Have you met future Oscar winner Casey Affleck? My boy’s wicked-smaht.
Director: Kenneth Lonergan
Starring: Casey Affleck, Michelle Williams, Kyle Chandler, Lucas Hedges
Release Date: 18th November, 2016 (US)
Studio: Amazon/Roadside Attractions
“I’m just a back-up…”
It’s been nine years since The Assassination Of Jesse James By The Coward Robert Ford hit theatres. Nine years since Casey Affleck first flirted with Oscar glory – and he hasn’t managed to top that career-best performance since. Until now, that is. In Manchester By The Sea, the younger Affleck takes centre stage as Lee Chandler, a cold & lonely handyman who returns to his hometown in the wake of his older brother Joe’s sudden passing. While there, he’s forced to confront more than his fair share of personal demons.
Lee’s not a likeable man. He’s closed-off, disagreeable, and often struggles to keep his temper in check. His only saving grace is his biting, sarcastic wit. And yet, as with Robert Ford, Affleck still manages to find the humanity in him, winning the audience over a little more with every conversation he begrudgingly takes part in. It’s a genuine tour-de-force turn, full of anger, comedy, bitterness & heartbreak. He’s so good, he’ll leave you on the verge of tears just moments after making you laugh until you’re sides hurt.
The story sees Affleck delicately dance between a state of grief and bemusement over the surreal weeks that follow Lee’s brothers death. Kenneth Lonergan’s script is remarkably funny, and there were more than a handful of scenes that left our entire theatre shaking with laughter. The levity Lonergan adds makes for a far more entertaining viewing experience overall. Films about death can often almost be as hard for an audience to get through as it is for the characters onscreen. That isn’t the case here.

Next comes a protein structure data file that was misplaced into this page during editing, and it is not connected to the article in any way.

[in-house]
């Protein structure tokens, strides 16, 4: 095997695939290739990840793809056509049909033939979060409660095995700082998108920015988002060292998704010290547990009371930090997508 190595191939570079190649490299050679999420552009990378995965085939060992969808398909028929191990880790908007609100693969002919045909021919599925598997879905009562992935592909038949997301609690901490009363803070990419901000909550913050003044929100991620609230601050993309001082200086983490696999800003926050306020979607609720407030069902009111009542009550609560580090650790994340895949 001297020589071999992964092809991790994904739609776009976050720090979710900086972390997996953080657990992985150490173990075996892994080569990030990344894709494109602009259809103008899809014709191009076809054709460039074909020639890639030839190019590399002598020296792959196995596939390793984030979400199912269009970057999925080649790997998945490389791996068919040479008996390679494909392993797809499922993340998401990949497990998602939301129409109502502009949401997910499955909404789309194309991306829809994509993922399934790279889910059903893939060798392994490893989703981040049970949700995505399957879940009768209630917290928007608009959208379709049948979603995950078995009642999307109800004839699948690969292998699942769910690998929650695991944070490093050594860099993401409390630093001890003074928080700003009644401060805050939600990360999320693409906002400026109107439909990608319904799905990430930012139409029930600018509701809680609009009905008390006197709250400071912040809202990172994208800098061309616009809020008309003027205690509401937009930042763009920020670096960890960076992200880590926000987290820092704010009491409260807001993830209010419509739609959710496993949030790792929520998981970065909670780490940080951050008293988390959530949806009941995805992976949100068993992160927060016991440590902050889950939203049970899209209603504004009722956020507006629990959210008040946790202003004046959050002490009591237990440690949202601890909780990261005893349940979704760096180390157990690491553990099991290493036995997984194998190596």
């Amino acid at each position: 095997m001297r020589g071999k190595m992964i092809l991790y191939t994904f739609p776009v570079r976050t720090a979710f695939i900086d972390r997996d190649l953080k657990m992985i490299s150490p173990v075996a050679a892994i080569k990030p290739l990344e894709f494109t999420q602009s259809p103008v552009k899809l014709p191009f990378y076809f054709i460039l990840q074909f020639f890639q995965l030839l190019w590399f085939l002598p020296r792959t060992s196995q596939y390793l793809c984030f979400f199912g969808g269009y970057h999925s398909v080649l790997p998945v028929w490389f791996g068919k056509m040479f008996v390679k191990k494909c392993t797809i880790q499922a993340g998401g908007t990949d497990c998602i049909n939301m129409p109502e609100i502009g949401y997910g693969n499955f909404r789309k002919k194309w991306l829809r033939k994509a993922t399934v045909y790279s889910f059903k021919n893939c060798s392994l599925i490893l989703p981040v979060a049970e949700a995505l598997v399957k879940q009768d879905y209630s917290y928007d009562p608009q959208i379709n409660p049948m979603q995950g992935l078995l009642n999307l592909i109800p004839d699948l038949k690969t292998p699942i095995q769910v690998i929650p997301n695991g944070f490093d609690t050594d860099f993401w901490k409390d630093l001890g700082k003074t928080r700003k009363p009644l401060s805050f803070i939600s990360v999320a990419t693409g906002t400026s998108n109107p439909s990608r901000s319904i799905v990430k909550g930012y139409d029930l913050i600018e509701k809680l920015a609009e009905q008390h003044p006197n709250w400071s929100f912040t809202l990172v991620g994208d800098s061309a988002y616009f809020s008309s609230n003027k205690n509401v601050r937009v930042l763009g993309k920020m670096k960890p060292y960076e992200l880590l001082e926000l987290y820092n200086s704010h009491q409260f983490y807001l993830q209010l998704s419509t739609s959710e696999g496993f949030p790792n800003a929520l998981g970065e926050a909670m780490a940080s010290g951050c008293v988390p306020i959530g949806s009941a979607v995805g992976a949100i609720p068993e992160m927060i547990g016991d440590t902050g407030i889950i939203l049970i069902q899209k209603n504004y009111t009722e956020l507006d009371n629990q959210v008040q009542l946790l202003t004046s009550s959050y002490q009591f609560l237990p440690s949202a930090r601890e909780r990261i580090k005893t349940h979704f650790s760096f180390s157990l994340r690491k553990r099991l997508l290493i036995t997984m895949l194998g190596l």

“Where we goin’, the orphanage?” | “Shut up.”
While this is undoubtedly Affleck’s film, there are a few stellar supporting turns. Michelle Williams is as warm & likeable as ever as Lee’s conflicted ex-wife. Kyle Chandler delivers some sterling work in a few flashback scenes as the dearly departed Joe. Finally, Lucas Hedges is fantastic as Joe’s confused & angry son, Patrick – who is almost the antithesis of his uncle. Together, he & Affleck boast a dynamic chemistry that, under different circumstances, might have made for a wonderful buddy cop movie.
I must admit, I’d never seen a Lonergan-helmed film before going into this screening. Like with Affleck, his admirers always appear to be enamoured with his work, but you’d be hard-pressed to find even a regular moviegoer who’s watched either of his previous two directorial efforts. Their mutual anonymity serves both filmmaker & star extremely well here, as neither attempt to jazz up or accentuate the material with typically ‘Hollywood’ theatrics. The film revels in its quiet, understated nature, nestling its moments of heartbreak and humour within the little quirks of small town life.